Single for 15 years, and often the anti-heroine of my own romantic love story, I was somewhat amused to be asked to write a guest post for The Write Romantics blog. Never one to shirk a challenge, I decided to re-visit a time when, as a naïve teenager, I could still agree with Foreigner when they sang “I Want to Know What Love is”. Let me take you back to the Eighties, and some of the great romances of the decade.

The first image that comes to mind at the mention of Eighties’ romances, is a young Lady Diana Spencer floating up the steps of St. Paul’s Cathedral, wearing the silk creation of David and Elizabeth Emmanuel. I was ten years old when Diana became the Princess of Wales, and had little trouble falling for the royal pair’s faux fairytale romance. Theirs was by no means the only farcical marriage of the decade. Who remembers Pete Burns’ marriage to his manager, Lynn, or Elton John’s four year marriage to Renate Blauel? Both bride and groom wore white, Elton’s ensemble being topped off with a lilac-trimmed straw boater. In an age of extravagance and excess, where money equated to happiness, and hedonism was positively condoned, we still struggled to believe that our idols were anything other than heterosexual, despite overwhelming evidence to the contrary. No wonder the likes of George Michael struggled to find love and happiness.

A less traditional wedding, and indeed relationship, which did endure was that of Bob Geldof and Paula Yates. The pair married in their Kentish Priory home in 1986, ten years after they first became a couple. The Boomtown Rats front man ditched his scruffy image for the day, wearing a morning suit and top hat. His peroxide blonde, nymphet bride wore a scarlet, silk, Victorian-inspired masterpiece by Jasper Conran. Paula’s dress left such an impression on me, that I wore a red velvet version of the design on my own wedding day, nine years later.

Wedding

Despite the Geldofs’ divorce in 1996, following Paula’s relationship with INXS singer Michael Hutchence, I believe their love for each other continued. What better proof of enduring love than when Bob adopted Hiraani Tiger Lily, Paula’s daughter by Hutchence, following her untimely death in September 2000?

If we look beyond the froth of silk and lace of the extravagant weddings of the decade, we can find the true romances and successful relationships of the time. A shared sense of humour is often credited as being the key to a successful long-term relationship. This would certainly appear to be so in the case of Lenny Henry and Dawn French, who, despite divorcing in 2010 after 25 years of marriage, remain on good terms. Dawn’s partner in comedy, Jennifer Saunders married fellow comedian Adrian Edmondson in 1985. They are still happily married, as are Billy Connolly and Pamela Stephenson, who married in 1989, having met 10 years previously. These couples show that laughter really may be the best medicine, when it comes to the health of a relationship.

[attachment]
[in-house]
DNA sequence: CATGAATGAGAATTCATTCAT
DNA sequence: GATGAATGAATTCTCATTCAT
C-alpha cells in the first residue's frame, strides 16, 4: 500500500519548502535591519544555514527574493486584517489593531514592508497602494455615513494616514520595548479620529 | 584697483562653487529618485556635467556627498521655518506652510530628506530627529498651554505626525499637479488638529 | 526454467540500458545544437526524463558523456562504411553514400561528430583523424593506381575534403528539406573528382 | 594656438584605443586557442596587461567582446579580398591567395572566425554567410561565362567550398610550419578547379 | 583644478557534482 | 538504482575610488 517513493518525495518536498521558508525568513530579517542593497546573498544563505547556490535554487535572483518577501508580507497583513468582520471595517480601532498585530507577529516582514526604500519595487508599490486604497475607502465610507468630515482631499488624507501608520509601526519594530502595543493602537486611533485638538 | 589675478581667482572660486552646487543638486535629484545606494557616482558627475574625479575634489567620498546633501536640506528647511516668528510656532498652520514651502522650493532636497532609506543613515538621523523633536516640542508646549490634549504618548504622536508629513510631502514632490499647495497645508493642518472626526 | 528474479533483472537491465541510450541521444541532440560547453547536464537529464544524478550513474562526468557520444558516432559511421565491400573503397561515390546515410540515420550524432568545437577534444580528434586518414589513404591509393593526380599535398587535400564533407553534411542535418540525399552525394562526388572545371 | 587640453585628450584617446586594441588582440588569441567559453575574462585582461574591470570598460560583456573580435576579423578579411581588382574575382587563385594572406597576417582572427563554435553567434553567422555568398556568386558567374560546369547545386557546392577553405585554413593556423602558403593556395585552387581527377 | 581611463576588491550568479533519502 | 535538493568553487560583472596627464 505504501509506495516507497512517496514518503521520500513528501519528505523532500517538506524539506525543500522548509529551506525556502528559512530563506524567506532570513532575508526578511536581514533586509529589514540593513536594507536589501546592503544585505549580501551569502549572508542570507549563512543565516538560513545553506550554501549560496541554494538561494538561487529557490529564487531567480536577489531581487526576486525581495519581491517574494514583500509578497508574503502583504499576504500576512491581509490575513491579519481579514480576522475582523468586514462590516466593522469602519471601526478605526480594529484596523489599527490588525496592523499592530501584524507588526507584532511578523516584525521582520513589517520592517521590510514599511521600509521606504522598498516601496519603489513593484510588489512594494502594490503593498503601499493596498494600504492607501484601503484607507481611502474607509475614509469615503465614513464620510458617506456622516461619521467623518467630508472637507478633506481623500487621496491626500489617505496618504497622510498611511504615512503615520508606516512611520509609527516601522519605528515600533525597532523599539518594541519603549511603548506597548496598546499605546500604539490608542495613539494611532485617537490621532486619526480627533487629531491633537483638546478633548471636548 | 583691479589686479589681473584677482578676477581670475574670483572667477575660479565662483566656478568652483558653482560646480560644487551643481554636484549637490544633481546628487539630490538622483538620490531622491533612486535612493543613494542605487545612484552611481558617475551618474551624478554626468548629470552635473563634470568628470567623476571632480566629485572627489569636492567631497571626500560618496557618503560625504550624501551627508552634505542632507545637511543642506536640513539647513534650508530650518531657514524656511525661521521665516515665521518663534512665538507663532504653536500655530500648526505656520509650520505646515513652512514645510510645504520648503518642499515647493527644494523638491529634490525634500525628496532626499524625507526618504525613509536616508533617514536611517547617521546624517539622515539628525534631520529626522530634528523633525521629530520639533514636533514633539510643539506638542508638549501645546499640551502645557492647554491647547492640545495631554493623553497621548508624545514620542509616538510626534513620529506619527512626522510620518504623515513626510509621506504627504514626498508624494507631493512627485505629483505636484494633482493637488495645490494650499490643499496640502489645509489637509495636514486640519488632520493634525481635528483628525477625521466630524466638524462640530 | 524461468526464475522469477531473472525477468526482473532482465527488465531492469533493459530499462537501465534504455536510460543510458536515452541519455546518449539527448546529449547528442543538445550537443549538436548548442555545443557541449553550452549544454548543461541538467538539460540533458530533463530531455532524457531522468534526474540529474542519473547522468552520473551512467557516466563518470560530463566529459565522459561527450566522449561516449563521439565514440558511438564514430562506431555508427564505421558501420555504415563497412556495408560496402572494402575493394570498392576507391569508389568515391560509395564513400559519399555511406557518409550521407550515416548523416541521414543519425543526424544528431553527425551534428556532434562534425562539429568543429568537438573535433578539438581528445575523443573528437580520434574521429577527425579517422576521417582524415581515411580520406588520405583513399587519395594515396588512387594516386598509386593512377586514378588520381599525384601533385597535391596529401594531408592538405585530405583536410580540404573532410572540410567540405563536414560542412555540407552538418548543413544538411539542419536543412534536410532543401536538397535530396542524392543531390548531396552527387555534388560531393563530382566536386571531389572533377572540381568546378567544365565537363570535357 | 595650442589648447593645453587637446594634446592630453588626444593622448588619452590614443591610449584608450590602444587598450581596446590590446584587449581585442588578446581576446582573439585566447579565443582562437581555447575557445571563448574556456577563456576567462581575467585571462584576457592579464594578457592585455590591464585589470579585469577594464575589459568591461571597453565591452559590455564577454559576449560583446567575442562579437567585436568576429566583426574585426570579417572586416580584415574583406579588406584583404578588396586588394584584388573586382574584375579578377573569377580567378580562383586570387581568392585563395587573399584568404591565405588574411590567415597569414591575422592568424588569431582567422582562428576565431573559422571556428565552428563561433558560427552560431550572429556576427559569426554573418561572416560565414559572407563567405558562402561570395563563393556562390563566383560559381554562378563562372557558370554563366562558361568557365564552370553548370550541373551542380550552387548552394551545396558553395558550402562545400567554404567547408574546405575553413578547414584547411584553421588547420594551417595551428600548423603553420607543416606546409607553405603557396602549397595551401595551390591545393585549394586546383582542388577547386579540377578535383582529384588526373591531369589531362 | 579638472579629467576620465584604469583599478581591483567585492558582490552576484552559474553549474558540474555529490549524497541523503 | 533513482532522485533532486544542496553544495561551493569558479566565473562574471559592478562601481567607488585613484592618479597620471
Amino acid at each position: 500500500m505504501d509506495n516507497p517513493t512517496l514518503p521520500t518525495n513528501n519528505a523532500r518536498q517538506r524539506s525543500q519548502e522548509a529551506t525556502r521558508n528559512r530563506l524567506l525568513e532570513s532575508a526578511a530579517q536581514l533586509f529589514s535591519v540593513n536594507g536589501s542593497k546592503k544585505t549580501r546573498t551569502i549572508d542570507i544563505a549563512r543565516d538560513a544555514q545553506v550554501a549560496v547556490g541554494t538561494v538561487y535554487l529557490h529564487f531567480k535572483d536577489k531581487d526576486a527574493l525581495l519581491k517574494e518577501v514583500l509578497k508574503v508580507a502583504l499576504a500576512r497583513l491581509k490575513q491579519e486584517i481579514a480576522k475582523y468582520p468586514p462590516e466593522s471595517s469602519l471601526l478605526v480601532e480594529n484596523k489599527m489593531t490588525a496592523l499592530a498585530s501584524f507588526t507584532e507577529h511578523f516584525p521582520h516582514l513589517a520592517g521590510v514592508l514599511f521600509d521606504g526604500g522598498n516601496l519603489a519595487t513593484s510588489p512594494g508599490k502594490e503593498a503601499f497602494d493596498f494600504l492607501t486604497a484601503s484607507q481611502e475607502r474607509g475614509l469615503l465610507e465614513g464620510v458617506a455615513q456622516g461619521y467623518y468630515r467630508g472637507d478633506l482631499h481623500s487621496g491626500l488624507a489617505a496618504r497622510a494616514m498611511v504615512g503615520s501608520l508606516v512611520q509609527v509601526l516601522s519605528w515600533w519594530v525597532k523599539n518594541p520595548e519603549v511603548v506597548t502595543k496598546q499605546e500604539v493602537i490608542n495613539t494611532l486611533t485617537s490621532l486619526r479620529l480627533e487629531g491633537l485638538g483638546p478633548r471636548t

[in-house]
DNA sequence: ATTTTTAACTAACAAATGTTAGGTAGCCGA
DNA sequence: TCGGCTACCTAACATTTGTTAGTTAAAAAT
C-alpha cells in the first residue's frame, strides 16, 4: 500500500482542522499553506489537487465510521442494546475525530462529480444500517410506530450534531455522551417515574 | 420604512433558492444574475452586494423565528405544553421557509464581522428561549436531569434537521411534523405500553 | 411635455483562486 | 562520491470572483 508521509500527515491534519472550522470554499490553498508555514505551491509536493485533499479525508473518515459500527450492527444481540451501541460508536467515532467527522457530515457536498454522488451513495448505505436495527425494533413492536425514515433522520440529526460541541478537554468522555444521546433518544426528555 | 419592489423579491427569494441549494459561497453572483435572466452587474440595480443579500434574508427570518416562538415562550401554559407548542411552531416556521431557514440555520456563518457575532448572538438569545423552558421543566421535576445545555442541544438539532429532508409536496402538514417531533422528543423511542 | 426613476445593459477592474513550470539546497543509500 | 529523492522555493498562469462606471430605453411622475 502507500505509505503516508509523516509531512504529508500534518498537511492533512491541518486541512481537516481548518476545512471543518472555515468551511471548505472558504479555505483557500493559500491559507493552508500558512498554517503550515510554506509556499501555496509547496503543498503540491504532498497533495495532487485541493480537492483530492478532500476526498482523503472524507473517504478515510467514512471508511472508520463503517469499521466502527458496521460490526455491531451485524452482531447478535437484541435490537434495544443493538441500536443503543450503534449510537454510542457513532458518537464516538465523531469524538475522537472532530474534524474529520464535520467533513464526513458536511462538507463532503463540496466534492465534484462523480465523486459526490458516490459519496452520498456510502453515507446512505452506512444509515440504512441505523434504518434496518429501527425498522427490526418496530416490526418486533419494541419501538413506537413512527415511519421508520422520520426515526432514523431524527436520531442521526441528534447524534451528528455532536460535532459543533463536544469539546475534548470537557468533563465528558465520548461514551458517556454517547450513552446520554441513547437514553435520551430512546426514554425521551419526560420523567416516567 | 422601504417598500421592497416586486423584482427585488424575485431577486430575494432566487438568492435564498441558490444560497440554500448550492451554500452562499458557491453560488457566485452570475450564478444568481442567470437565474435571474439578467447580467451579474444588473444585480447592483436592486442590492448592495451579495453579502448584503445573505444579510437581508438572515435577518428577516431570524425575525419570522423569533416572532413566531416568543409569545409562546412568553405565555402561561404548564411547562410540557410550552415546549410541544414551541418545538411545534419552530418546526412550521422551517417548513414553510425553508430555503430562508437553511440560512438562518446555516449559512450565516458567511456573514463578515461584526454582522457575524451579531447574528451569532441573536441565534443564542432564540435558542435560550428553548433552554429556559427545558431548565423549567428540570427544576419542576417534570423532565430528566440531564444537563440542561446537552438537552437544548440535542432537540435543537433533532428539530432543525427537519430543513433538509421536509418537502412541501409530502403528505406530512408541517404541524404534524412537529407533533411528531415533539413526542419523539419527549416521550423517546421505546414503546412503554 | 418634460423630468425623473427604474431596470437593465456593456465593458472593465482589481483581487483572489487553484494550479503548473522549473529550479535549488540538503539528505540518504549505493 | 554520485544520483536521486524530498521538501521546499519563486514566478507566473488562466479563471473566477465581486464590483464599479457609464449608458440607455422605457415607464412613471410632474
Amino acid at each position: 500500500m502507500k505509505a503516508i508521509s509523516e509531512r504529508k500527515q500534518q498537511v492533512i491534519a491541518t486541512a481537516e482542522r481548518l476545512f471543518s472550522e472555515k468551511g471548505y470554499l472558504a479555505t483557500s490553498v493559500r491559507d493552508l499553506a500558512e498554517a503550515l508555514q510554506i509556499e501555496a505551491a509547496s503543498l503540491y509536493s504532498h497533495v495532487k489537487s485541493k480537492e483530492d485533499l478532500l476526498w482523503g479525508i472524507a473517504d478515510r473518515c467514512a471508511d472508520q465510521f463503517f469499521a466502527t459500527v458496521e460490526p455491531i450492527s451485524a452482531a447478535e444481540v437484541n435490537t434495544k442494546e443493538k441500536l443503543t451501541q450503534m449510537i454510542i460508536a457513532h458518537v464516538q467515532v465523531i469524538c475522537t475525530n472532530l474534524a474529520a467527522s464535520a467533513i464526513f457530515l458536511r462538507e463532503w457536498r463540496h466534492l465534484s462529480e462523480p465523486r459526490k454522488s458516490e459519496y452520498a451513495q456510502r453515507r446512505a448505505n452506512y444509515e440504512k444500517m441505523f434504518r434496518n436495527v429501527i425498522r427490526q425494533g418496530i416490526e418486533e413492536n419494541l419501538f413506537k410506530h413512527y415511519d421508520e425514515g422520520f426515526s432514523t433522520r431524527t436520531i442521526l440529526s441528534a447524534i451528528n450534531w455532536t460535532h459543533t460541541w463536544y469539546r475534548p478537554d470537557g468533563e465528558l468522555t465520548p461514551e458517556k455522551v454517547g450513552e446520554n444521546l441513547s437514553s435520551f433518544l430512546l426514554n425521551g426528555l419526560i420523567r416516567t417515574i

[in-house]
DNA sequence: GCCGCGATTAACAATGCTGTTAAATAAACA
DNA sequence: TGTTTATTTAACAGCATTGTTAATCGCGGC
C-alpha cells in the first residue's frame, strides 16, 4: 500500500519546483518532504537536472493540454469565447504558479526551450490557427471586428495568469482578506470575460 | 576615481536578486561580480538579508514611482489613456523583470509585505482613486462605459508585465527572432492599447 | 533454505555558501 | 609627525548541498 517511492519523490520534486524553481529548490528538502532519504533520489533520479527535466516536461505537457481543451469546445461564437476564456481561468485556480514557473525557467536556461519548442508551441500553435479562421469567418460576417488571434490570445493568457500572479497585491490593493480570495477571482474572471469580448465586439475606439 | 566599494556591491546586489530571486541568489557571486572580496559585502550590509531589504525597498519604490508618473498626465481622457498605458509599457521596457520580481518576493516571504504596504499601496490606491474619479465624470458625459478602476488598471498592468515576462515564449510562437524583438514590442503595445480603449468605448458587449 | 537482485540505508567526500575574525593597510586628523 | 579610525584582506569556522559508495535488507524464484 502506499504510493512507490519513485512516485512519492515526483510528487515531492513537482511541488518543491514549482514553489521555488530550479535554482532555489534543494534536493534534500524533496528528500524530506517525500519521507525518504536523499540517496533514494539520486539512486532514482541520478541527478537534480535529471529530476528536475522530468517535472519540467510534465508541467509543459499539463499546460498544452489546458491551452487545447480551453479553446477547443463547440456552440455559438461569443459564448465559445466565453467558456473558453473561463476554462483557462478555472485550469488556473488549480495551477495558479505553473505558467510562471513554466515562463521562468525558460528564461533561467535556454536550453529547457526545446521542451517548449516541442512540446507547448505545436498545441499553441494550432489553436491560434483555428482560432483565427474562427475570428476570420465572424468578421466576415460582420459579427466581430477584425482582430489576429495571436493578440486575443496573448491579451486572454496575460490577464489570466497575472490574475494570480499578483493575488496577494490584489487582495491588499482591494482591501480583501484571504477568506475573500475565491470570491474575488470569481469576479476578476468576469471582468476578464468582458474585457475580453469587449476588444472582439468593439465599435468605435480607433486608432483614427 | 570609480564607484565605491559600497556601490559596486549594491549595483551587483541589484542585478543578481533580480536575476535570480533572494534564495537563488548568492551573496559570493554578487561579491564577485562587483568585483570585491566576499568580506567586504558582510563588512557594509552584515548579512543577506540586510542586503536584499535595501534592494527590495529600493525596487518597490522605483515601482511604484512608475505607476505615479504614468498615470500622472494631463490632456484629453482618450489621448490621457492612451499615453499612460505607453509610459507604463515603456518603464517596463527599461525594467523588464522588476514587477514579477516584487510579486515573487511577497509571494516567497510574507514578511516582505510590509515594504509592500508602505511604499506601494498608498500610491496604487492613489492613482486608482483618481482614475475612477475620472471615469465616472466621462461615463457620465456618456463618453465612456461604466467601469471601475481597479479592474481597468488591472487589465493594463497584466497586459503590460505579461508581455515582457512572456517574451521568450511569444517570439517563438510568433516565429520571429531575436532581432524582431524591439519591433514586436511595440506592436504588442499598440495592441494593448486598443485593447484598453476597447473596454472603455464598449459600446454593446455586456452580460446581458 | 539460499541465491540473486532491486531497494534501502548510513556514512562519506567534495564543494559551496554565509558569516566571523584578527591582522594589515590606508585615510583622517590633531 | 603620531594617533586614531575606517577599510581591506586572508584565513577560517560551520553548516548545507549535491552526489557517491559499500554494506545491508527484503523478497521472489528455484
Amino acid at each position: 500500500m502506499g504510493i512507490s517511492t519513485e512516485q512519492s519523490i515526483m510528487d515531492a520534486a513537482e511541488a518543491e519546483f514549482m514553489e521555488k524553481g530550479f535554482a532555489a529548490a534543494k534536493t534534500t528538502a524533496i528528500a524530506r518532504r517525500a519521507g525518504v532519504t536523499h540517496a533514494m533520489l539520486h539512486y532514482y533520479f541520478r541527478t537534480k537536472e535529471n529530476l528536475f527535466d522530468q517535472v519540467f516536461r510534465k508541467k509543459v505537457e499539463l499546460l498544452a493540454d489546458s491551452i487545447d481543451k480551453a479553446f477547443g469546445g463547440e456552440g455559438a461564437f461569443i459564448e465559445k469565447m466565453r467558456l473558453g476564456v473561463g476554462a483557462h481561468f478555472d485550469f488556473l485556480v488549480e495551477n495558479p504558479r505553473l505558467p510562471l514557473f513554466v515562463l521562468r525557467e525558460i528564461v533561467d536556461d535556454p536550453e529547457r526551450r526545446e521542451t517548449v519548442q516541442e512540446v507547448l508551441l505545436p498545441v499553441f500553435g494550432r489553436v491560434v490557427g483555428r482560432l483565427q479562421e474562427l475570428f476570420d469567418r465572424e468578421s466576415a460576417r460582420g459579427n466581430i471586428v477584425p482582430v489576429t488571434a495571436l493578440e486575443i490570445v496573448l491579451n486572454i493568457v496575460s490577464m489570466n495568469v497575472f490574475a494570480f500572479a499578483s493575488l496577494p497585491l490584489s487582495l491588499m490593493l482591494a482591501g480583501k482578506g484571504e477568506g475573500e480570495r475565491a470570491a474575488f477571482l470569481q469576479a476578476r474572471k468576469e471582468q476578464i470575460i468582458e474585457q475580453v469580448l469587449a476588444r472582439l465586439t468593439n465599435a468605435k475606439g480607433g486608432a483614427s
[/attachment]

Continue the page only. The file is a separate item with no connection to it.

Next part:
Another element for a relationship’s survival past the Eighties appears to be dodging a brush with the ugly stick. Wham!’s Andrew Ridgeley and Banarama’s Keren Woodward, Simon and Yasmin Le Bon, and Martin and Shirley Kemp were all blessed with good looks, and all remain in the relationships they began in the Eighties. Unfortunately for me, this is also the case for my 80’s crush, Paul Young, who was recently quoted as saying he was more in love with his wife than ever. Paul met the beautiful Stacey during the filming of his video for “Come Back and Stay” in 1983. They married in 1987, a time when my life consisted of ‘O’ levels, TOTP and shopping in SNOB. Obviously, if I had been older, I may well have been in with a chance with Mr. Young!

So, until he decides that my home is where he wants to lay his hat, I shall continue to embrace singledom, and look on in wonder at the longevity of romances, once so common with our parents’ generation, now a modern phenomenon. Whatever your personal situation, it is worth remembering the wise words sung by Whitney Houston in 1986, when she covered George Benson’s classic love song: “Learning to love yourself, it is the greatest love of all”.

Find out more about Sarah and to take a journey back to the 1980s with her, check out the links below:

http://www.my-eighties.co.uk/
http://myeighties.wordpress.com/

Or on Twitter at:

@MyEighties